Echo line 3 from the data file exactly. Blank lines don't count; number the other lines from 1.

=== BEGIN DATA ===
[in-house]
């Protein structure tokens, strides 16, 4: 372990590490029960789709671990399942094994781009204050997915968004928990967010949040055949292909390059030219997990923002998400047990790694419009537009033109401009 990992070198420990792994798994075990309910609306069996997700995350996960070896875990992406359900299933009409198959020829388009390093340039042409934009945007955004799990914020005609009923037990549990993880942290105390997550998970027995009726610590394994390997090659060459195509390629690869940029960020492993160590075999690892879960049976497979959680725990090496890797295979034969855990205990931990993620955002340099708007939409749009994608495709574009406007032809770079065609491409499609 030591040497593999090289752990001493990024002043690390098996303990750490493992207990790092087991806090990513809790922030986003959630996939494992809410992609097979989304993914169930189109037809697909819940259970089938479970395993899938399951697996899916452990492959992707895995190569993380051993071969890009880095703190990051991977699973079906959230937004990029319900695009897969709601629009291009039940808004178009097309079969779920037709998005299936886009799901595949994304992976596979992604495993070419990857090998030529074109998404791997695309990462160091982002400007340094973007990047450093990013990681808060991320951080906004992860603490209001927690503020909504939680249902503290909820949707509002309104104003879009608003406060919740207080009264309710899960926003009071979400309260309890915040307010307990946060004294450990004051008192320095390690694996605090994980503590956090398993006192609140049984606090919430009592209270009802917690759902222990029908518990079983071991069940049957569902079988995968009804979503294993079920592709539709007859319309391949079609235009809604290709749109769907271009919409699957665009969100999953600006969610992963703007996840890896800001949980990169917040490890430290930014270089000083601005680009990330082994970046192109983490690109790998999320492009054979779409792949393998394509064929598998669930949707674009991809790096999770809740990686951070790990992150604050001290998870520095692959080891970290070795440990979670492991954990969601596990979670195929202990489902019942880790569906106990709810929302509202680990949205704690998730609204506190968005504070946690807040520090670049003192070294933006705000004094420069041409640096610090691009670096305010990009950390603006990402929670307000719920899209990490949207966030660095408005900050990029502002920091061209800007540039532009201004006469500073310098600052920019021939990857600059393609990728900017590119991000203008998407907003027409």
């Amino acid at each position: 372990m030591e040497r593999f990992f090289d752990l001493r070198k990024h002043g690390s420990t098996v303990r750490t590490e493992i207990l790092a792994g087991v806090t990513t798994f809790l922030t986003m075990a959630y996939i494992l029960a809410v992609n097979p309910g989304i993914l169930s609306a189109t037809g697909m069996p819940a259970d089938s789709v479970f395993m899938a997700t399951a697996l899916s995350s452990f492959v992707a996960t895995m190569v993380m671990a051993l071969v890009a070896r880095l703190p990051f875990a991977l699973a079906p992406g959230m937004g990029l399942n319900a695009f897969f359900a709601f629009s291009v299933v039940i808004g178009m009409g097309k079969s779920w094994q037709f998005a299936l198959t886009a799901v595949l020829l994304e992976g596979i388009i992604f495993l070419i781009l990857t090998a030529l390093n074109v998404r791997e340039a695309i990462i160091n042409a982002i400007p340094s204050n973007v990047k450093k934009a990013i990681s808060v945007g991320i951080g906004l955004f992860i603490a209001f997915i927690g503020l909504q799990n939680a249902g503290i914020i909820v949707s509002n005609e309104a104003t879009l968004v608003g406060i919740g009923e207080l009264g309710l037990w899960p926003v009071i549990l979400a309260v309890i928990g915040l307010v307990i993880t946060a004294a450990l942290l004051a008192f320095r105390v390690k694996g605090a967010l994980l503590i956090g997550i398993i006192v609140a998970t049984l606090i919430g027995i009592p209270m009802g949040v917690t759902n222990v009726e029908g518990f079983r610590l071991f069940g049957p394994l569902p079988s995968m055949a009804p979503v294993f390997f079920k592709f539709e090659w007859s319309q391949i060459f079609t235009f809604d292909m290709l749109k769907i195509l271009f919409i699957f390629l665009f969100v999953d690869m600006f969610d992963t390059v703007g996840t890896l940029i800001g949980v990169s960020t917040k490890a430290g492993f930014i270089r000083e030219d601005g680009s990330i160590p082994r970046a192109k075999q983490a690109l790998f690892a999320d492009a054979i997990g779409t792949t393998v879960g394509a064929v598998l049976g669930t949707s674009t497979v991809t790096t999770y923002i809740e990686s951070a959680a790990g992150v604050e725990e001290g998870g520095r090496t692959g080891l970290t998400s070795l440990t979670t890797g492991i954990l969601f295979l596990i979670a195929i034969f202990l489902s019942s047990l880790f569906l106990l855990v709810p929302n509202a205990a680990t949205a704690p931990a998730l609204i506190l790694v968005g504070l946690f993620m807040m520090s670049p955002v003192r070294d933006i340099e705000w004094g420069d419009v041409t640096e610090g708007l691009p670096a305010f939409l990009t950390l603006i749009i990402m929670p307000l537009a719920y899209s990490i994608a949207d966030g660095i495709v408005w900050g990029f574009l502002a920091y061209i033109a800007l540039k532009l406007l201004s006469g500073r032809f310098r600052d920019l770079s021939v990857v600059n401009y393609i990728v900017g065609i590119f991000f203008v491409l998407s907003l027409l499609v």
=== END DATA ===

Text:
């Amino acid at each position: 372990m030591e040497r593999f990992f090289d752990l001493r070198k990024h002043g690390s420990t098996v303990r750490t590490e493992i207990l790092a792994g087991v806090t990513t798994f809790l922030t986003m075990a959630y996939i494992l029960a809410v992609n097979p309910g989304i993914l169930s609306a189109t037809g697909m069996p819940a259970d089938s789709v479970f395993m899938a997700t399951a697996l899916s995350s452990f492959v992707a996960t895995m190569v993380m671990a051993l071969v890009a070896r880095l703190p990051f875990a991977l699973a079906p992406g959230m937004g990029l399942n319900a695009f897969f359900a709601f629009s291009v299933v039940i808004g178009m009409g097309k079969s779920w094994q037709f998005a299936l198959t886009a799901v595949l020829l994304e992976g596979i388009i992604f495993l070419i781009l990857t090998a030529l390093n074109v998404r791997e340039a695309i990462i160091n042409a982002i400007p340094s204050n973007v990047k450093k934009a990013i990681s808060v945007g991320i951080g906004l955004f992860i603490a209001f997915i927690g503020l909504q799990n939680a249902g503290i914020i909820v949707s509002n005609e309104a104003t879009l968004v608003g406060i919740g009923e207080l009264g309710l037990w899960p926003v009071i549990l979400a309260v309890i928990g915040l307010v307990i993880t946060a004294a450990l942290l004051a008192f320095r105390v390690k694996g605090a967010l994980l503590i956090g997550i398993i006192v609140a998970t049984l606090i919430g027995i009592p209270m009802g949040v917690t759902n222990v009726e029908g518990f079983r610590l071991f069940g049957p394994l569902p079988s995968m055949a009804p979503v294993f390997f079920k592709f539709e090659w007859s319309q391949i060459f079609t235009f809604d292909m290709l749109k769907i195509l271009f919409i699957f390629l665009f969100v999953d690869m600006f969610d992963t390059v703007g996840t890896l940029i800001g949980v990169s960020t917040k490890a430290g492993f930014i270089r000083e030219d601005g680009s990330i160590p082994r970046a192109k075999q983490a690109l790998f690892a999320d492009a054979i997990g779409t792949t393998v879960g394509a064929v598998l049976g669930t949707s674009t497979v991809t790096t999770y923002i809740e990686s951070a959680a790990g992150v604050e725990e001290g998870g520095r090496t692959g080891l970290t998400s070795l440990t979670t890797g492991i954990l969601f295979l596990i979670a195929i034969f202990l489902s019942s047990l880790f569906l106990l855990v709810p929302n509202a205990a680990t949205a704690p931990a998730l609204i506190l790694v968005g504070l946690f993620m807040m520090s670049p955002v003192r070294d933006i340099e705000w004094g420069d419009v041409t640096e610090g708007l691009p670096a305010f939409l990009t950390l603006i749009i990402m929670p307000l537009a719920y899209s990490i994608a949207d966030g660095i495709v408005w900050g990029f574009l502002a920091y061209i033109a800007l540039k532009l406007l201004s006469g500073r032809f310098r600052d920019l770079s021939v990857v600059n401009y393609i990728v900017g065609i590119f991000f203008v491409l998407s907003l027409l499609v």